Setting aside the law for now, and incorporating the knowledge we already have about the marriage covenant, it becomes obviously incumbent upon the man to secure, in advance, the permission of the potential wife if he desires a polygamous marriage. He cannot wait until after the marriage to spring it on his wife. Moreover, she has to agree to the polygamous marriage before the covenant is struck with God, i.e., before the marriage covenant is entered into.
On top of that, the woman must be convinced by the truth, not a lie. It is a lie to say that God commands polygamous marriages. No scripture agrees with that statement. If the woman knows the truth, that the man desires a polygamous marriage, and if she is willing to give him that kind of marriage knowing that no law of God commands such a marriage, then they may freely enter into such a marriage covenant with God. Of course, there is still the alleged “law” to deal with, but that is a subject for a different article.
There is a reason God designed the marriage covenant the way that He did. If God had determined that man needed multiple “help mates” then He would have commanded polygamy—and would have made it clear to man that He commanded it. God did not command polygamy. Man engaged in polygamy on his own. God determined that, as long as adultery is not involved, then certain rules needed to be created to protect that special wife—the first one.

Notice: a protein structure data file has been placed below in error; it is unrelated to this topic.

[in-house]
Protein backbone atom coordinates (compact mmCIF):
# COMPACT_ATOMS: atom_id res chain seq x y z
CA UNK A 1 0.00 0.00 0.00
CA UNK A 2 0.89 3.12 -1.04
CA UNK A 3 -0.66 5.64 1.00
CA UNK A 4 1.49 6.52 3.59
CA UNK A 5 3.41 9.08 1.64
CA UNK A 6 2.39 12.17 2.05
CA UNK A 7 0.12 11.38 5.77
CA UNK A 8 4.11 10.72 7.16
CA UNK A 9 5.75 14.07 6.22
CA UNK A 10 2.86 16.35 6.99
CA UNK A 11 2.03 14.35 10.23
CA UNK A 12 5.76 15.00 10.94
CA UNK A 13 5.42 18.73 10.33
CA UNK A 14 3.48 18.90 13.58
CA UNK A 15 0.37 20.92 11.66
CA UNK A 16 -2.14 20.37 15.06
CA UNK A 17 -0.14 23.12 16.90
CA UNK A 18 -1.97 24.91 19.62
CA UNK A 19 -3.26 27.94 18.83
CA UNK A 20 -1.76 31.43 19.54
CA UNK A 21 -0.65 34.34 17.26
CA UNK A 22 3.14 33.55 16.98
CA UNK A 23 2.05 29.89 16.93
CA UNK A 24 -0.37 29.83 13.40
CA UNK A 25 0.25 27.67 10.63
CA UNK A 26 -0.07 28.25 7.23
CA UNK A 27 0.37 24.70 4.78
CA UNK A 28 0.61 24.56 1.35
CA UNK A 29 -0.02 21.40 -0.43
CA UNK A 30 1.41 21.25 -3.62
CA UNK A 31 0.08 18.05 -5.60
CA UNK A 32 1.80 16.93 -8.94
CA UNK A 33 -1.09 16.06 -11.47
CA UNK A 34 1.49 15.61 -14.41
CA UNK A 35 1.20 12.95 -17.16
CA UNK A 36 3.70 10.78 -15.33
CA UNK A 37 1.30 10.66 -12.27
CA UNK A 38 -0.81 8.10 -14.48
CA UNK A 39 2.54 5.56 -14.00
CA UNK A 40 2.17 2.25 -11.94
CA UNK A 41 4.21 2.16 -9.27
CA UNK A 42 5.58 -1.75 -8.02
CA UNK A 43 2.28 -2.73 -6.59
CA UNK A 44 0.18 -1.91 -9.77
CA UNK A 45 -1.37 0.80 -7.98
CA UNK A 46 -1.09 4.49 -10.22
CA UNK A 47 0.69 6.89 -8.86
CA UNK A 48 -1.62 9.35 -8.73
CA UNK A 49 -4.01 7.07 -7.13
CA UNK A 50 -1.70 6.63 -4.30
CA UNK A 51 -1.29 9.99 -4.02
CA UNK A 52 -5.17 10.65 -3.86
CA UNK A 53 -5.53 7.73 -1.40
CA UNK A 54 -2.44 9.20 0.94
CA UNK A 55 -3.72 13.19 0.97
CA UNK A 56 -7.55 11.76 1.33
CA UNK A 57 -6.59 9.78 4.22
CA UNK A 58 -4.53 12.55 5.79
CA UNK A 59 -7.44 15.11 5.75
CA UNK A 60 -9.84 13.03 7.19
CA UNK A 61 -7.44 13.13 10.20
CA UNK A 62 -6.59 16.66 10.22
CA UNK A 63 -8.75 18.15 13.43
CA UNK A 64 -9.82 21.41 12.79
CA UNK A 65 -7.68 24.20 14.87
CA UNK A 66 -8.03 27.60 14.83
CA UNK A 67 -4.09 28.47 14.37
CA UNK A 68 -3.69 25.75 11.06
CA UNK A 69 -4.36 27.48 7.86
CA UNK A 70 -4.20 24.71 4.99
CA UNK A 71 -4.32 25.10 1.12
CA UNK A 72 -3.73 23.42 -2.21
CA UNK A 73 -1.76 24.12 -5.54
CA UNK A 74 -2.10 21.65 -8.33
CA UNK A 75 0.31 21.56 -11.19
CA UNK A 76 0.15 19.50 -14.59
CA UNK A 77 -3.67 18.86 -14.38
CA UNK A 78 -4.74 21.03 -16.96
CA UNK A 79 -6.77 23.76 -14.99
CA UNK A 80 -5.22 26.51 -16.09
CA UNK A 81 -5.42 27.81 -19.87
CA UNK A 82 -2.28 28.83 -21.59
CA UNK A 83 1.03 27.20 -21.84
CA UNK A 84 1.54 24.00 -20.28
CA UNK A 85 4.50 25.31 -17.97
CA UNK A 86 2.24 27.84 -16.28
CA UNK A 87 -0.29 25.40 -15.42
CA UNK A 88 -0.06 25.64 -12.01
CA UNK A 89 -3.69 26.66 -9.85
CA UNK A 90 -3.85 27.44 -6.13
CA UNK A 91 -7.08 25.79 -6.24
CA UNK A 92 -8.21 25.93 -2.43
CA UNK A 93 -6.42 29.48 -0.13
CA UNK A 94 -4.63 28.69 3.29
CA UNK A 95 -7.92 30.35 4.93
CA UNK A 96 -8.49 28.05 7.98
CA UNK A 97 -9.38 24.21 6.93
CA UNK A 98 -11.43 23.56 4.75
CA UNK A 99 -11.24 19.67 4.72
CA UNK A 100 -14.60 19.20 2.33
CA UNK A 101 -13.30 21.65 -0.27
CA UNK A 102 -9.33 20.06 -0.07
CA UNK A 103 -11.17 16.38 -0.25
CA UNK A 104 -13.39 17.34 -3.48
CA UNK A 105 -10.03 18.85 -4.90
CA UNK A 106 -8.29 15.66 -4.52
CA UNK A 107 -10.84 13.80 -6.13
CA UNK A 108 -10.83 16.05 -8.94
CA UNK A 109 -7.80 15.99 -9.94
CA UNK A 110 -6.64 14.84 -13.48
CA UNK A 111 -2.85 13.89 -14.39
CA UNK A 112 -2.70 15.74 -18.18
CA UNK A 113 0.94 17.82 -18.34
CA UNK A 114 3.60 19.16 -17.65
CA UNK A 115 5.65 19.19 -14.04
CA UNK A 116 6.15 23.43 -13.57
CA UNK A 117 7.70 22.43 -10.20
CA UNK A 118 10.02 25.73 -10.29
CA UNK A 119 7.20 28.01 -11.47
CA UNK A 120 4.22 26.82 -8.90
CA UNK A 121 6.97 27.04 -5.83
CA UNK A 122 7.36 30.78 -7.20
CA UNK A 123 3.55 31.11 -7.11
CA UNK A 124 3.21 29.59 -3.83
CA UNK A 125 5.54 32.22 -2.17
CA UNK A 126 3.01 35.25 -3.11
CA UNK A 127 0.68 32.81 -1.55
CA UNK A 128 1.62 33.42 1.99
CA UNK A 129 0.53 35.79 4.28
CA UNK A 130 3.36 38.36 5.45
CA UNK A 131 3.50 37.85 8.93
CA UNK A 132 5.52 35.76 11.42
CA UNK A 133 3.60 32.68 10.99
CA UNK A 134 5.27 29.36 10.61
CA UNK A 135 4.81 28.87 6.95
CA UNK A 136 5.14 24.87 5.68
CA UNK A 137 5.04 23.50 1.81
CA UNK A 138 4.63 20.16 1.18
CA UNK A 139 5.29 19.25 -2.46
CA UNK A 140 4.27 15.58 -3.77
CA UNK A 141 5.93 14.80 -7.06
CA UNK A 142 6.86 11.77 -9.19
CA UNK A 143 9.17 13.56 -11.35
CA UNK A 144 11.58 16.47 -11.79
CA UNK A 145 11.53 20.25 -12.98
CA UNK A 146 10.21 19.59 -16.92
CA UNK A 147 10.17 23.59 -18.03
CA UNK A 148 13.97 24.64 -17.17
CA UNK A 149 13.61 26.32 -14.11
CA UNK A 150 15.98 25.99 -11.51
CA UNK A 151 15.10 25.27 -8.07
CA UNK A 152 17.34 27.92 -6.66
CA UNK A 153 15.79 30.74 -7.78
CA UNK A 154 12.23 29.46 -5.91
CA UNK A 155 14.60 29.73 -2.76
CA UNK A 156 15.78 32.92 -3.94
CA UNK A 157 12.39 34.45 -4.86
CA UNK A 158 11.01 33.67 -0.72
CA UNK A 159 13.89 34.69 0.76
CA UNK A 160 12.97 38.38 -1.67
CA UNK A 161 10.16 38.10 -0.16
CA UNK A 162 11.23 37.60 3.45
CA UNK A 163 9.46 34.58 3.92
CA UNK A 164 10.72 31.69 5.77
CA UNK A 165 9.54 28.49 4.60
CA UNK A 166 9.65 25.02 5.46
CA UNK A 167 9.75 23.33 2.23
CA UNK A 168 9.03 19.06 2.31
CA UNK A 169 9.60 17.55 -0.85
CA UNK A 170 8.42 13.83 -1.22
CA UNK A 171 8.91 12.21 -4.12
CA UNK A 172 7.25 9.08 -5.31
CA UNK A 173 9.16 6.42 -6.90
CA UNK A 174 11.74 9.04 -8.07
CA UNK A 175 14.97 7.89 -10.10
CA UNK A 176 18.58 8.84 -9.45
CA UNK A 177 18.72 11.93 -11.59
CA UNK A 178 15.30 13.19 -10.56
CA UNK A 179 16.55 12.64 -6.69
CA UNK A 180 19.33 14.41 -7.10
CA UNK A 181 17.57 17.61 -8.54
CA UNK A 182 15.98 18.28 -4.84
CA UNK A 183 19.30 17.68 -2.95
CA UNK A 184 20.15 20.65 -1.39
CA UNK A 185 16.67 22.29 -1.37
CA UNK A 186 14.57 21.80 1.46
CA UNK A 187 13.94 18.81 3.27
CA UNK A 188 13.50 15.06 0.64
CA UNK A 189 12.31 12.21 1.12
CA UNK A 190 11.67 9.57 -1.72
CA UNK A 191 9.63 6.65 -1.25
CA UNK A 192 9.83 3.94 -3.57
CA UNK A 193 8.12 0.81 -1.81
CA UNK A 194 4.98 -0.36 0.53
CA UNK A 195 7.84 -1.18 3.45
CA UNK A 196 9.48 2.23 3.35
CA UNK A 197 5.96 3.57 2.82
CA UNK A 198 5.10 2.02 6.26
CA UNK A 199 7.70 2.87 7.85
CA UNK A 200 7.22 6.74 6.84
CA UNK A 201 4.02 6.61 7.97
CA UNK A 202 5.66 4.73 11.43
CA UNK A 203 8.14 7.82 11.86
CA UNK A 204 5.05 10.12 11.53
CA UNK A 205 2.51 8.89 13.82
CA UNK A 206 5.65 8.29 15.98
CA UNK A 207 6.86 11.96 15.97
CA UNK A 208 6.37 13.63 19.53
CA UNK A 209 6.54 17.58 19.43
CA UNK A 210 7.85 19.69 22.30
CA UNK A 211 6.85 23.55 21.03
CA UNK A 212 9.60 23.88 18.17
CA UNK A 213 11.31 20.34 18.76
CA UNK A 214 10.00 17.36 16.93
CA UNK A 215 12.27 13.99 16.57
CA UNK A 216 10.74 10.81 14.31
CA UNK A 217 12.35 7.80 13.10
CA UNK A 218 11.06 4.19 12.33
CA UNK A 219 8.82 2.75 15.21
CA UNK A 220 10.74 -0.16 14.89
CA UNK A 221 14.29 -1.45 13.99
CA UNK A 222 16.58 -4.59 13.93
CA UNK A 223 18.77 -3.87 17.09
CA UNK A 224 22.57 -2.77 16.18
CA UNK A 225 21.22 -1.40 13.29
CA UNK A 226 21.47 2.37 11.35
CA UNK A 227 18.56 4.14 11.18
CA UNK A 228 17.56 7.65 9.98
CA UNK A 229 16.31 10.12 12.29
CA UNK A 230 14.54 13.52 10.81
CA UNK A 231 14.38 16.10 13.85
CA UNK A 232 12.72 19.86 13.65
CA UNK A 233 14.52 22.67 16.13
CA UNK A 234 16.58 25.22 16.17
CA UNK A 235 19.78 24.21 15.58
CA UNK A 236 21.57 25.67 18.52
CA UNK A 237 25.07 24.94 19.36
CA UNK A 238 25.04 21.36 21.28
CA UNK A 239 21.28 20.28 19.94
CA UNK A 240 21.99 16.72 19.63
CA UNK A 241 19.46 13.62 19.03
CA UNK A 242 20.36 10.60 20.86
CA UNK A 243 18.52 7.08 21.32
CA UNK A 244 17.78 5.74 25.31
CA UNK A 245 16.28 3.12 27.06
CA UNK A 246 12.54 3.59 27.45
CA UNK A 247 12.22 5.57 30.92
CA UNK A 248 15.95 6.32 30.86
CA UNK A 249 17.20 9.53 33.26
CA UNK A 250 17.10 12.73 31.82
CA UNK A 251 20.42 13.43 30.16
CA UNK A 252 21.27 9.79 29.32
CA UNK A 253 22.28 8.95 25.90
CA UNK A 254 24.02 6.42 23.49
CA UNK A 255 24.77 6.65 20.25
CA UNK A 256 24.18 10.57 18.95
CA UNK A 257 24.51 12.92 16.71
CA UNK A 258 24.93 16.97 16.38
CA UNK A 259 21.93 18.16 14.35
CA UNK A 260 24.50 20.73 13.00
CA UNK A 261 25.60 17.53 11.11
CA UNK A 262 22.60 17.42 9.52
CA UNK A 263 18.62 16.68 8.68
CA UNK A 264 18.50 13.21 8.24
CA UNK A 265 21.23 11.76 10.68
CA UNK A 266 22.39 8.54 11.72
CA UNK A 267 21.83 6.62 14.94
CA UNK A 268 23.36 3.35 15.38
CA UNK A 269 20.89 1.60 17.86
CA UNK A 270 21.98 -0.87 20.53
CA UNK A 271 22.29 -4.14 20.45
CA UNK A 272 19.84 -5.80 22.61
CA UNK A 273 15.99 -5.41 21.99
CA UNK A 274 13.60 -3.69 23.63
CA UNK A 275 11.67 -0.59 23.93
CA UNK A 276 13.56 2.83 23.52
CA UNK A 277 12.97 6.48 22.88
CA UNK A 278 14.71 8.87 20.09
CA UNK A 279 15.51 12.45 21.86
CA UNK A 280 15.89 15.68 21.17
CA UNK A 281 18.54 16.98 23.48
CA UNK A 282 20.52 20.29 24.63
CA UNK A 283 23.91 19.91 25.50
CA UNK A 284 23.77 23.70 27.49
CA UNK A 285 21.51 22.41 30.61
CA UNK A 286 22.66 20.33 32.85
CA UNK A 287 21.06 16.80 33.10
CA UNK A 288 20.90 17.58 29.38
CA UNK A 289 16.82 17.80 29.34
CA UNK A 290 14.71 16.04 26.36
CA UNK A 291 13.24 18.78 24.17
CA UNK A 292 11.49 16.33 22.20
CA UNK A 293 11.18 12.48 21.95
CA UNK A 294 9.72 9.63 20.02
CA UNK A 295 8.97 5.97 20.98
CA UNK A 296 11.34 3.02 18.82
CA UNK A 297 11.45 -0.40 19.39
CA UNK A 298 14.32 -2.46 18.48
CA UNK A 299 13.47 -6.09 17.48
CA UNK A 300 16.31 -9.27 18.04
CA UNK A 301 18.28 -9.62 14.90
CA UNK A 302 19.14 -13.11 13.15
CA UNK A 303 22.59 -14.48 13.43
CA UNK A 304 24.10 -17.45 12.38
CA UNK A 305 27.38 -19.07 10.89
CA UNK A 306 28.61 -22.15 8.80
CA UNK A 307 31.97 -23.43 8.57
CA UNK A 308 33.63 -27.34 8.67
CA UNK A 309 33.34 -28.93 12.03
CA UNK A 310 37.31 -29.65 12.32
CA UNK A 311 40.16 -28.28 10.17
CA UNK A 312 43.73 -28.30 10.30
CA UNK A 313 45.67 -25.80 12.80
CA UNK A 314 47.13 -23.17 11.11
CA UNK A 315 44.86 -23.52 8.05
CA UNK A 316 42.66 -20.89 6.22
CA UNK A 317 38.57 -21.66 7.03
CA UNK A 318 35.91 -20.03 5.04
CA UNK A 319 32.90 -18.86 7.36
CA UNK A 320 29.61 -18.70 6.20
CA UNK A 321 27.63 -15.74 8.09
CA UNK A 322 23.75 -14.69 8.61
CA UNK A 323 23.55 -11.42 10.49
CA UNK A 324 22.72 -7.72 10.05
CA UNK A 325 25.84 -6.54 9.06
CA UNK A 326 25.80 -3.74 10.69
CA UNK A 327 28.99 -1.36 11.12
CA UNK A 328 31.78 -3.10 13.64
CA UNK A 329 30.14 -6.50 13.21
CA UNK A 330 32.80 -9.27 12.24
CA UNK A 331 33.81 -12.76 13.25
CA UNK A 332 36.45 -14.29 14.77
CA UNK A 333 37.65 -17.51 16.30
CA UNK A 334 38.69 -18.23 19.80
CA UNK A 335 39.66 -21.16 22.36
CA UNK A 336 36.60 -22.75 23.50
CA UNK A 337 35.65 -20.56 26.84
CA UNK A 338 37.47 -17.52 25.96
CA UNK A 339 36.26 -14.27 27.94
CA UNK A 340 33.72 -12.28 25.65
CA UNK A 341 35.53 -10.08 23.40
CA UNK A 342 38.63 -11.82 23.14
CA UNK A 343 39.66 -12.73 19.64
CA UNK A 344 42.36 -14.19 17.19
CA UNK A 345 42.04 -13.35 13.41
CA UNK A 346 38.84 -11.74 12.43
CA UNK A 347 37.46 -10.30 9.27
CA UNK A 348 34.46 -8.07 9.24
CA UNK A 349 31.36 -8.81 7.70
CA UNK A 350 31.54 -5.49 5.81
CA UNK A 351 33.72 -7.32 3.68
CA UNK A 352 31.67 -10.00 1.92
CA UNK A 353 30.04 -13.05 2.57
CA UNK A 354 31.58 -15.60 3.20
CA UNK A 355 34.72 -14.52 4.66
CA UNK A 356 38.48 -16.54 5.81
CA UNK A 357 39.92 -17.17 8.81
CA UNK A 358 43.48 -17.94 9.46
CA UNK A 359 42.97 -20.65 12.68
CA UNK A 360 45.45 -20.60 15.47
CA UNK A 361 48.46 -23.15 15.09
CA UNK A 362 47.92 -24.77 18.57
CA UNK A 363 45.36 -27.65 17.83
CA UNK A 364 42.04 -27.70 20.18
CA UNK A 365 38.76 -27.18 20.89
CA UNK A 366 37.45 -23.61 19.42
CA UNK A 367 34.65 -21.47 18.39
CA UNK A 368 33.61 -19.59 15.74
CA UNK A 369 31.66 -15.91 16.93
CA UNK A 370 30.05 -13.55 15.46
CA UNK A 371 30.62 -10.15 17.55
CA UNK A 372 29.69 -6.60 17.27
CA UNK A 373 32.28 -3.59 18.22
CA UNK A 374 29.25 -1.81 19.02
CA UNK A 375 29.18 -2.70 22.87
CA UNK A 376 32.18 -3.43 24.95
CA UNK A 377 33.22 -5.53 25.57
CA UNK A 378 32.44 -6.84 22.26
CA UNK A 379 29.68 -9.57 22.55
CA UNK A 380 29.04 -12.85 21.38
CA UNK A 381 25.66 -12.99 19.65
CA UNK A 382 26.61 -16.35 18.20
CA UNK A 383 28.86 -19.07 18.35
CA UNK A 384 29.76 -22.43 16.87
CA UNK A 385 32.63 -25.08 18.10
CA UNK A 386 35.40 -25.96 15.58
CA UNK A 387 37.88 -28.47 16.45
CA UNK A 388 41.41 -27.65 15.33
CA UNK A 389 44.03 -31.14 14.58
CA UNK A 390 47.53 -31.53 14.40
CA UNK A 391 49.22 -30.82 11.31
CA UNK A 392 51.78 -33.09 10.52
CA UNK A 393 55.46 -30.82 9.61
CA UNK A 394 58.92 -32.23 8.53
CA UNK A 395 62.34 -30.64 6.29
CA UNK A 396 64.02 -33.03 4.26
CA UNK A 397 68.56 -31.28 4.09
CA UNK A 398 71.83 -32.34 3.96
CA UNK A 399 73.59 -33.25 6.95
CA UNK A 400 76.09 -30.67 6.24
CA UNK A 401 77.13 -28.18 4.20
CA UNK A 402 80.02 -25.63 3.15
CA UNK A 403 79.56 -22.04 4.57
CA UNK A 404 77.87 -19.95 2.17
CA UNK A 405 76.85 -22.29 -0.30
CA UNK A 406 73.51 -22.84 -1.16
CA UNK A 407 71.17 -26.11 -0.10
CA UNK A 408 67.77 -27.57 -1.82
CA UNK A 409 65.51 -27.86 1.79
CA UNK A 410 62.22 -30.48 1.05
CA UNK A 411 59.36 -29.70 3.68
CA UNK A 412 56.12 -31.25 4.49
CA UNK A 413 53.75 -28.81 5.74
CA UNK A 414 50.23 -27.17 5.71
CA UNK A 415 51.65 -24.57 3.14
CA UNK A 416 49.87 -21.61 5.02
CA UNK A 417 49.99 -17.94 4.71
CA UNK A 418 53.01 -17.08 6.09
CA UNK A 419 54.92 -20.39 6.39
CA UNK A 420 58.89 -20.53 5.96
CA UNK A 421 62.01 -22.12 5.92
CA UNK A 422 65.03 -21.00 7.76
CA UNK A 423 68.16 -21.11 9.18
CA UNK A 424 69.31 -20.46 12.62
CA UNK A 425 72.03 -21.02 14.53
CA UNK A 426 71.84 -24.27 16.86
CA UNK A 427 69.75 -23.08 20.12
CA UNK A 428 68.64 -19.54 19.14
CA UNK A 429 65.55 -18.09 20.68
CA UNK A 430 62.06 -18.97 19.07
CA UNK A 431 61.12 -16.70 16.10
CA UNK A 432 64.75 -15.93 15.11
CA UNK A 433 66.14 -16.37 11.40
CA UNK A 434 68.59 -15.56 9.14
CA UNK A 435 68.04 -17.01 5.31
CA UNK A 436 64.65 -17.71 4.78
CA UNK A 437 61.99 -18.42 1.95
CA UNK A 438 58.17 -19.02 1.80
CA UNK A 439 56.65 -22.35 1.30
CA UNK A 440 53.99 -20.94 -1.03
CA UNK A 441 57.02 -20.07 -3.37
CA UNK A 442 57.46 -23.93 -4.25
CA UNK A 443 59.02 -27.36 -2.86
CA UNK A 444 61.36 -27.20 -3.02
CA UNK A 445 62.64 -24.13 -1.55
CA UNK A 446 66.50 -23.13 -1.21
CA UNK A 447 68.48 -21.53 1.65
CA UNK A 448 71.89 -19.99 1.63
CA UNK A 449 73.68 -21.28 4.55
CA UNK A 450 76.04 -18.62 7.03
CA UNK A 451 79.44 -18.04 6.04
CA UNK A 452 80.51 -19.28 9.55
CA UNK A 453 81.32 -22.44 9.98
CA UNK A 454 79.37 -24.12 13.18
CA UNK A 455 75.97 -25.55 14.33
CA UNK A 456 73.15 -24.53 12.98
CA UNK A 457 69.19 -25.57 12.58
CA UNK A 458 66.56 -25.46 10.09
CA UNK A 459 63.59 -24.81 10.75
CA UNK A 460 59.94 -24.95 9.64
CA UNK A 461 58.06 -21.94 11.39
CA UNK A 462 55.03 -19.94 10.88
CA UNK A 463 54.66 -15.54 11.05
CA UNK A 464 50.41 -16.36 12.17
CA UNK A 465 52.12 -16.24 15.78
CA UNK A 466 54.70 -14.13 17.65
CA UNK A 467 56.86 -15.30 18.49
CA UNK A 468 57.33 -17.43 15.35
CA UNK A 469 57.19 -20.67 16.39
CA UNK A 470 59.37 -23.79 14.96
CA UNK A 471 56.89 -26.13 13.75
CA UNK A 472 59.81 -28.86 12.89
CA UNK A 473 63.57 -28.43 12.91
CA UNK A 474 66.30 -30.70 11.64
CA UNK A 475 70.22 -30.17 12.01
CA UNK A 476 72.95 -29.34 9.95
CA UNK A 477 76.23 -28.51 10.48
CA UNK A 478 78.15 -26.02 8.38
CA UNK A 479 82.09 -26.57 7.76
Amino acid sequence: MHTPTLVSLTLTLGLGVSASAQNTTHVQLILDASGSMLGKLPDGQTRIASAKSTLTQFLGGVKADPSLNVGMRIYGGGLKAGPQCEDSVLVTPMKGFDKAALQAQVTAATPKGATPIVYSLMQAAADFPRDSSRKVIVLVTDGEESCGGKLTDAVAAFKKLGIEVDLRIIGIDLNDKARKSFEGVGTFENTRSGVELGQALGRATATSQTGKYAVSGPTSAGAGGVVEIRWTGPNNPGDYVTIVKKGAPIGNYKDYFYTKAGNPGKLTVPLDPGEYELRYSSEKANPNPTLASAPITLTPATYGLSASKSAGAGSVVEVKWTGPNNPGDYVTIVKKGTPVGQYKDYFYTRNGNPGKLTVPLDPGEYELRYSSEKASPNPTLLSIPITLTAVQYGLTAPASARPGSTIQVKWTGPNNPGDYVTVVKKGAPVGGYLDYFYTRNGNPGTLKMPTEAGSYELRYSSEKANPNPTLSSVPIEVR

We ought to have the mind of God in all things. God’s mind concerning marriage was the joining of the lives of three: God, the man and the woman. God could easily have made more than one woman from the rib taken from Adam. He didn’t do that. Instead He created the union of three as the standard.
In conclusion, we find that, while polygamy is condoned, it is nowhere commanded. Those men who demand a polygamous marriage after a first wife is taken are in fact sinning against God and against the wife. He sins because he desires to change the unchangeable, the covenant with God and his wife. He sins because he develops his desire as a god before the One True God. He sins against his wife because he wishes to change his covenant with his wife.
So, while polygamy is not sin in and of itself, practicing polygamy in a way that violates the covenant with the wife and God is sin, and sin is something of which we should repent when we see it. &